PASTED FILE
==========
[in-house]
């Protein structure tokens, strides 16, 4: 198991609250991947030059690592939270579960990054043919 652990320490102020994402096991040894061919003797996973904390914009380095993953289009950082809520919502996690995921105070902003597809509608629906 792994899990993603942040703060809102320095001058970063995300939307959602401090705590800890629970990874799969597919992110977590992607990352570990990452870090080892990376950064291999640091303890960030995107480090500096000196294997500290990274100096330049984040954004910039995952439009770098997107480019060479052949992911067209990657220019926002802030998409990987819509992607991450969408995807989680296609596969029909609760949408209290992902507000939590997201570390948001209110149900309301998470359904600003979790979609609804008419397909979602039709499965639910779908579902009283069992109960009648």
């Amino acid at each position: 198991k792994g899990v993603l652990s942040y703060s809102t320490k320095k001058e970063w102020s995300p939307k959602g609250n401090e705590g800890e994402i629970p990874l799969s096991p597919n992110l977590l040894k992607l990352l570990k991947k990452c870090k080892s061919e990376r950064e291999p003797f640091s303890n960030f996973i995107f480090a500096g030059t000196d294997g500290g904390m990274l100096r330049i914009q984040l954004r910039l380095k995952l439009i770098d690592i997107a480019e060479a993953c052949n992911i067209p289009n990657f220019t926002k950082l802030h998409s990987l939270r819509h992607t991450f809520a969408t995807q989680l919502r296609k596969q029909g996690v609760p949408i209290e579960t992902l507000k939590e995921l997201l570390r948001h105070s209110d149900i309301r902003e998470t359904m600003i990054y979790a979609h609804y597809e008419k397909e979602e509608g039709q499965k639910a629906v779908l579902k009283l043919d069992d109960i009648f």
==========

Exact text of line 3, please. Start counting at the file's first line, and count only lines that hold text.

């Amino acid at each position: 198991k792994g899990v993603l652990s942040y703060s809102t320490k320095k001058e970063w102020s995300p939307k959602g609250n401090e705590g800890e994402i629970p990874l799969s096991p597919n992110l977590l040894k992607l990352l570990k991947k990452c870090k080892s061919e990376r950064e291999p003797f640091s303890n960030f996973i995107f480090a500096g030059t000196d294997g500290g904390m990274l100096r330049i914009q984040l954004r910039l380095k995952l439009i770098d690592i997107a480019e060479a993953c052949n992911i067209p289009n990657f220019t926002k950082l802030h998409s990987l939270r819509h992607t991450f809520a969408t995807q989680l919502r296609k596969q029909g996690v609760p949408i209290e579960t992902l507000k939590e995921l997201l570390r948001h105070s209110d149900i309301r902003e998470t359904m600003i990054y979790a979609h609804y597809e008419k397909e979602e509608g039709q499965k639910a629906v779908l579902k009283l043919d069992d109960i009648f």